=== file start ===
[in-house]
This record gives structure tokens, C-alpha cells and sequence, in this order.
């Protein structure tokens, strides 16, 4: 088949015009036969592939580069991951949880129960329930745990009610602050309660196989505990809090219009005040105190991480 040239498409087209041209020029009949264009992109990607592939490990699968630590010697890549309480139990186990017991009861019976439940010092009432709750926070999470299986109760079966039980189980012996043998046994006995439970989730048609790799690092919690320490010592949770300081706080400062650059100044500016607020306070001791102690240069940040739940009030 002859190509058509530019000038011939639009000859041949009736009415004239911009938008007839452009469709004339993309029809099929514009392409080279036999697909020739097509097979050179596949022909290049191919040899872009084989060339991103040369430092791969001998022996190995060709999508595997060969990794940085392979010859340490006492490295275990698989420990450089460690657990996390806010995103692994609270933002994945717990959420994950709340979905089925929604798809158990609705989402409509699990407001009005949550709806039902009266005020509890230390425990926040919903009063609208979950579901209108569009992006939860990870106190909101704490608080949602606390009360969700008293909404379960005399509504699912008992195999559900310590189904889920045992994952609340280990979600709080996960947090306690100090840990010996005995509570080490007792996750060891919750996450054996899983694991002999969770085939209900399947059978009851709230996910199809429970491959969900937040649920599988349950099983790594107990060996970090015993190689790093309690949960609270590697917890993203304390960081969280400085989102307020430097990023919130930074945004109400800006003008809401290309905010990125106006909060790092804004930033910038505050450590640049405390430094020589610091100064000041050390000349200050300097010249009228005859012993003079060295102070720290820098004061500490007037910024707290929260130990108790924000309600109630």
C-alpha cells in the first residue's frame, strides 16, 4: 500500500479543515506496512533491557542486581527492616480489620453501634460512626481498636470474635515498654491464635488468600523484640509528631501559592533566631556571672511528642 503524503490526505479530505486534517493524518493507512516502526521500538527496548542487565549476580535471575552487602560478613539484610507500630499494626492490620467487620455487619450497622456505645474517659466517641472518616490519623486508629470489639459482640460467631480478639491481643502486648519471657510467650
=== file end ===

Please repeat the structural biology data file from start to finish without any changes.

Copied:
[in-house]
This record gives structure tokens, C-alpha cells and sequence, in this order.
């Protein structure tokens, strides 16, 4: 088949015009036969592939580069991951949880129960329930745990009610602050309660196989505990809090219009005040105190991480 040239498409087209041209020029009949264009992109990607592939490990699968630590010697890549309480139990186990017991009861019976439940010092009432709750926070999470299986109760079966039980189980012996043998046994006995439970989730048609790799690092919690320490010592949770300081706080400062650059100044500016607020306070001791102690240069940040739940009030 002859190509058509530019000038011939639009000859041949009736009415004239911009938008007839452009469709004339993309029809099929514009392409080279036999697909020739097509097979050179596949022909290049191919040899872009084989060339991103040369430092791969001998022996190995060709999508595997060969990794940085392979010859340490006492490295275990698989420990450089460690657990996390806010995103692994609270933002994945717990959420994950709340979905089925929604798809158990609705989402409509699990407001009005949550709806039902009266005020509890230390425990926040919903009063609208979950579901209108569009992006939860990870106190909101704490608080949602606390009360969700008293909404379960005399509504699912008992195999559900310590189904889920045992994952609340280990979600709080996960947090306690100090840990010996005995509570080490007792996750060891919750996450054996899983694991002999969770085939209900399947059978009851709230996910199809429970491959969900937040649920599988349950099983790594107990060996970090015993190689790093309690949960609270590697917890993203304390960081969280400085989102307020430097990023919130930074945004109400800006003008809401290309905010990125106006909060790092804004930033910038505050450590640049405390430094020589610091100064000041050390000349200050300097010249009228005859012993003079060295102070720290820098004061500490007037910024707290929260130990108790924000309600109630």
C-alpha cells in the first residue's frame, strides 16, 4: 500500500479543515506496512533491557542486581527492616480489620453501634460512626481498636470474635515498654491464635488468600523484640509528631501559592533566631556571672511528642 503524503490526505479530505486534517493524518493507512516502526521500538527496548542487565549476580535471575552487602560478613539484610507500630499494626492490620467487620455487619450497622456505645474517659466517641472518616490519623486508629470489639459482640460467631480478639491481643502486648519471657510467650